The most important finding of the present study was that PETS and TBP had different physeal behaviours according to the implant character and anatomical site after guided growth to correct idiopathic genu valgum. Physeal stapling was the first introduced technique for temporary epiphysiodesis ; however, the popularity of this technique is decreasing because of several problems, including physeal damage during the procedure, hardware breakage, migration, and extrusion [13, 21, 22]. Instead, transphyseal screw and tension-band plate have been introduced by Metaizeau et al. and Stevens, respectively [10, 11]. Although several studies have compared PETS versus stapling or TBP versus stapling [2, 3, 13, 15, 23], only two studies have compared PETS and TBP in patients with genu valgum [4, 5]. However, none of these described the physeal behaviour such as the stable correction, rebound phenomenon, or overcorrection after implant removal. In our study, 53.4% remained stable after removing the guided growth implant at an average age of 11.9 years; however, 30.1% showed rebound and 16.4% overcorrection.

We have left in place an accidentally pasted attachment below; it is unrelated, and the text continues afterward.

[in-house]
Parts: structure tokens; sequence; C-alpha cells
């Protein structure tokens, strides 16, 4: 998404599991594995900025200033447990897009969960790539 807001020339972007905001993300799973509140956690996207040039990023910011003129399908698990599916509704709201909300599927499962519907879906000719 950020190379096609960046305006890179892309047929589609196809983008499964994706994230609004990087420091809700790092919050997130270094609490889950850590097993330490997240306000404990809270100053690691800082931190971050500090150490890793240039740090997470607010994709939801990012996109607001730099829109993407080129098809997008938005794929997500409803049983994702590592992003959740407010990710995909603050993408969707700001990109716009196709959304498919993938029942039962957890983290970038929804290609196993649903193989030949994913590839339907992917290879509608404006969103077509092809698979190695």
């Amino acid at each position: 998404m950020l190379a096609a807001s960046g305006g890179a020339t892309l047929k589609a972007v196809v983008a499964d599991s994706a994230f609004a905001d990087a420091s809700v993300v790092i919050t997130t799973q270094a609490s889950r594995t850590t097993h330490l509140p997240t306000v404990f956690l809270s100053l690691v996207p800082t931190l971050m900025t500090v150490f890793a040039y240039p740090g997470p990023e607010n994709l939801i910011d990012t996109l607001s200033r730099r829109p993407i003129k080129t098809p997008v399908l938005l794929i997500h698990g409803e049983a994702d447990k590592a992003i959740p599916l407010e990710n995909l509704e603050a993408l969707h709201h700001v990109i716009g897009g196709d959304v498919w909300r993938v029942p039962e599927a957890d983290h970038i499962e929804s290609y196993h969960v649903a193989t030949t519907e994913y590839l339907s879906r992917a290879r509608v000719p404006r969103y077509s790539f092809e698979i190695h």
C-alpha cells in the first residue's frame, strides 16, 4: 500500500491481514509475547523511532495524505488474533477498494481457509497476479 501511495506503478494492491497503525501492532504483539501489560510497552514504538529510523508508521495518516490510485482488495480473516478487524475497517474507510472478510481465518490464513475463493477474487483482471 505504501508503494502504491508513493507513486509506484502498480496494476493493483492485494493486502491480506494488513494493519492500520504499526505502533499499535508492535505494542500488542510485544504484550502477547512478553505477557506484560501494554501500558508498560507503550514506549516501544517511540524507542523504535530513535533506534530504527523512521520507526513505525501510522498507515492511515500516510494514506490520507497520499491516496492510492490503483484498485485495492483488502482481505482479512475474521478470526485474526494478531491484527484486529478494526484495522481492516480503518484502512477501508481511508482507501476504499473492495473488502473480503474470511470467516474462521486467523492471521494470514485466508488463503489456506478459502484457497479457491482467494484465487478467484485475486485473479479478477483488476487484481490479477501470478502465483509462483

We could achieve acceptable correction without any serious complications, such as permanent physeal damage or reoperation. PETS led to a faster deformity correction, in concurrence with a previous study , and this result was the same in a study for ankle valgus correction . Stapling generally tended to be performed at an earlier age than PETS [2, 15], which is thought to be due to concerns about damage to the growth plate. For the same reason, TBP may be preferred to PETS at an earlier age with high growth remaining, and the younger age can lead to a slow rate of correction compared to the rapid growth rate at adolescents. However, there was no significant difference in age at the time of surgery between the two groups in this study and the number of cases in each group was similar (PETS 36 vs. TBP 37). Additionally, there was no correlation between the age at surgery and the correction rate. Therefore, the time for non-rigid TBP to act as a focal hinge at the perimeter of the physis is thought to be responsible for the difference in the pace of correction between the two implants [4, 11]. After implant removal, approximately half the cases demonstrated stable correction, but the rebound was more common than overcorrection after guided growth. In this predominant rebound group, TBP was more common, and the correction period was longer. The growing potential differs between the distal femur and proximal tibia, so this difference may relate to the correction period. The natural behaviours after implant removal should be separately evaluated according to the femur and tibia considering a different implant character.